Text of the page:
Drug-resistant malaria found close to Myanmar border with India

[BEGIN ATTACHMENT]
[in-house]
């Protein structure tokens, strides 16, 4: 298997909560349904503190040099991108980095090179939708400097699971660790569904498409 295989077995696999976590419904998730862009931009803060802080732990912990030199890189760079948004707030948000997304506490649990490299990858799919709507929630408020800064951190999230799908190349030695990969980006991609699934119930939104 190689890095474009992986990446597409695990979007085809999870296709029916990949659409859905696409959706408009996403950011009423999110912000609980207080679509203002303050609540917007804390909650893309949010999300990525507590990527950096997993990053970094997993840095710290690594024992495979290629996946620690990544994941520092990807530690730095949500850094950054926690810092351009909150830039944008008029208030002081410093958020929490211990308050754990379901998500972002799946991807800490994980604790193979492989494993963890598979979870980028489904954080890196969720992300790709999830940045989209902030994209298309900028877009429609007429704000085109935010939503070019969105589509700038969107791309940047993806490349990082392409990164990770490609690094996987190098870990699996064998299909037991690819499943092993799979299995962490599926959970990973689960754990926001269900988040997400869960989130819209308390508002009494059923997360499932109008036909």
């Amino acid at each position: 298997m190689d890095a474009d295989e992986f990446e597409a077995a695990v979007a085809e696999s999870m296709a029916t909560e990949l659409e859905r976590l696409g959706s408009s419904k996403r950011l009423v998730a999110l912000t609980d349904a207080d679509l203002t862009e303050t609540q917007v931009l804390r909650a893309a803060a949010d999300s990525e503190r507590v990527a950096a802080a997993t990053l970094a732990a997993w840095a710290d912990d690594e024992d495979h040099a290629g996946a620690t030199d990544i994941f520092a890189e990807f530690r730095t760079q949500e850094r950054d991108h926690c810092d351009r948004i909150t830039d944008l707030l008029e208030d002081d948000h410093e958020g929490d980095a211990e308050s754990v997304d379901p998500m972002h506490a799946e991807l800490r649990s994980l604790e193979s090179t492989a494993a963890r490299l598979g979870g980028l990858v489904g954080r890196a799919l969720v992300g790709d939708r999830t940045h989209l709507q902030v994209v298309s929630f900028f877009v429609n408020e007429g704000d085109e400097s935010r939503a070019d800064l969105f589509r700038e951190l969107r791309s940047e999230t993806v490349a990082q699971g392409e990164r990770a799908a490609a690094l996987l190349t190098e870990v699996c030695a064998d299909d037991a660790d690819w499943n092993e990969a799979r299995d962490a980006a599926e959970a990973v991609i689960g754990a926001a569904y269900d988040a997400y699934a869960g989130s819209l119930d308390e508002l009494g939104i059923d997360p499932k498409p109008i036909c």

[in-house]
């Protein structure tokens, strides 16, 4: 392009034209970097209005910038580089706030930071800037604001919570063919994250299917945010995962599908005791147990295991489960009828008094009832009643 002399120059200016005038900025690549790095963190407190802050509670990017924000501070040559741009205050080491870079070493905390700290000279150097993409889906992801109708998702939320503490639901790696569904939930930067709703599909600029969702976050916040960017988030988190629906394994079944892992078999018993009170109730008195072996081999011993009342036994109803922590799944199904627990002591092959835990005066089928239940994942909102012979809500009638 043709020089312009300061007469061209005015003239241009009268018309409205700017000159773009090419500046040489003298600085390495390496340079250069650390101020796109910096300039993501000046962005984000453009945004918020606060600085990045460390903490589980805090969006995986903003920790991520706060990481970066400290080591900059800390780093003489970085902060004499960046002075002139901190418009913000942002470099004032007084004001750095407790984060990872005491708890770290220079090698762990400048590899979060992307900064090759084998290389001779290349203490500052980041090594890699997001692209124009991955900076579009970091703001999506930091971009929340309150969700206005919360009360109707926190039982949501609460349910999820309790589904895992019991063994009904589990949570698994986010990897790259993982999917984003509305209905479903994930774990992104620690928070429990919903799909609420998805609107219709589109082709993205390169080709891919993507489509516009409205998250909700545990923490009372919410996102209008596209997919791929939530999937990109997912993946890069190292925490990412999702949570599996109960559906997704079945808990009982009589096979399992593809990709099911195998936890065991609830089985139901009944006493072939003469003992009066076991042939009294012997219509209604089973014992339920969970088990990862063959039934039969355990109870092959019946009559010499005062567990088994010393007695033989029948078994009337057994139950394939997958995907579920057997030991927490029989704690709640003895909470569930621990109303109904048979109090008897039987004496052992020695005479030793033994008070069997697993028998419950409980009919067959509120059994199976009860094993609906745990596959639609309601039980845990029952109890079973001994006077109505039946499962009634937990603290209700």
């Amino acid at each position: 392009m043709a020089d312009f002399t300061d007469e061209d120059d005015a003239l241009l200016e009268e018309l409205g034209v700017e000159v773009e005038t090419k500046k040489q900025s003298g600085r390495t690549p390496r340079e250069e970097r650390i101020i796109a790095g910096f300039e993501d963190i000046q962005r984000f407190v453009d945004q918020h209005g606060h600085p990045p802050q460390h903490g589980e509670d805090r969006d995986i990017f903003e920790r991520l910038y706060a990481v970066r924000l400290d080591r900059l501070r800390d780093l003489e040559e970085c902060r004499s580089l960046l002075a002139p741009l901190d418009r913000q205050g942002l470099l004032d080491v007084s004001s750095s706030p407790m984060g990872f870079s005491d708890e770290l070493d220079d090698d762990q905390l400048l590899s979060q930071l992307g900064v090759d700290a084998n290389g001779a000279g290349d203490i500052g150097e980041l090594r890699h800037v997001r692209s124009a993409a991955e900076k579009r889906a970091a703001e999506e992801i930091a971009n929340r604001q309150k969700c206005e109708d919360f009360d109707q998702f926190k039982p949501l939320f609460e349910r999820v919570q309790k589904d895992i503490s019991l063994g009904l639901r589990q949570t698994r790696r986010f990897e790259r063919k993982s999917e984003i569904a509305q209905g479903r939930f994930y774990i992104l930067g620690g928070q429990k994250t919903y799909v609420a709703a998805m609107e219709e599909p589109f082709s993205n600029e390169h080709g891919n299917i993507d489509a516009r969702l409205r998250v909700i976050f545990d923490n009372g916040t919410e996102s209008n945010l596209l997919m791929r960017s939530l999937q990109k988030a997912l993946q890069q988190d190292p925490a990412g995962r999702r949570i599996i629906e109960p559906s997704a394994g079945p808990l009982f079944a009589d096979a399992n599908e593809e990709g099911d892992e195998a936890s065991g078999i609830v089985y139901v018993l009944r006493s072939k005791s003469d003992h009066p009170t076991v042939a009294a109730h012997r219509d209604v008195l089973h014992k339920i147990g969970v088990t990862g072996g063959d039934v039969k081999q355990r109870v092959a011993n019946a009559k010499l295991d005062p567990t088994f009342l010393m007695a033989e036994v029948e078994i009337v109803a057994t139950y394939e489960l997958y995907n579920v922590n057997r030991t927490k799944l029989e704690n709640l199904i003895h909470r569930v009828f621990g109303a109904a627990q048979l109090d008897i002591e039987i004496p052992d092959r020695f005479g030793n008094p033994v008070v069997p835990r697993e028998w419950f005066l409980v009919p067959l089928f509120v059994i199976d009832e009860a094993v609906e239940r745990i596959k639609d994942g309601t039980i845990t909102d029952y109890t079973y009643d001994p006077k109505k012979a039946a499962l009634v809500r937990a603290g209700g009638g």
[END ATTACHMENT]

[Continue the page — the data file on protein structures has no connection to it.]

LONDON (Reuters) - Malaria with total resistance to the antimalarial drug artemisinin has taken hold in Myanmar and spread close to the border with India, threatening to repeat history and render crucial medicines useless, scientists said on Friday. If the spread of artemisinin-resistant malaria parasites were to reach into India, they said, that would pose a serious threat to the chances of global control and eradication of the killer mosquito-borne disease. And if resistance spreads from Asia to Africa, or emerges in Africa independently -- as has been seen before with previously effective but now powerless antimalarials, "millions of lives will be at risk", they said in a report. "Myanmar is considered the front line in the battle against artemisinin resistance as it forms a gateway for resistance to spread to the rest of the world," said Charles Woodrow of the Mahidol-Oxford tropical medicine research unit, who led the study at Oxford University. In a study published in The Lancet Infectious Diseases journal, Woodrow's team collected 940 parasite samples at 55 malaria treatment centres across Myanmar and its border regions. They found that almost 40 percent of the samples had mutations in their so-called kelch gene, K13 -- a known genetic signal of artemisinin drug resistance. They also confirmed resistant parasites in Homalin, in the Sagaing Region, only 25 km (15 miles) from the Indian border. While there have been significant reductions in the numbers of people falling ill and dying from malaria, it still kills around 600,000 a year -- most of them children in the poorest parts of sub-Saharan Africa. From the late 1950s to the 1970s, chloroquine-resistant malaria spread across Asia to Africa, leading to a resurgence of cases and millions of deaths. Chloroquine was replaced by sulphadoxine-pyrimethamine (SP), but resistance to SP subsequently emerged in western Cambodia and again spread to Africa. SP was replaced by artemisinin combination treatment, or ACT, and experts now worry that history may repeat itself yet again. "The pace at which artemisinin resistance is spreading or emerging is alarming," said Philippe Guerin, director of the Worldwide Antimalarial Resistance Network. Woodrow noted that thanks to advances in the science of genetic analysis, researchers tracking artemisinin antimalarials are in "the unusual position of having molecular markers for resistance before resistance has spread globally". "The more we understand about the current situation... the better prepared we are to adapt and implement strategies to overcome the spread of further drug resistance," he said.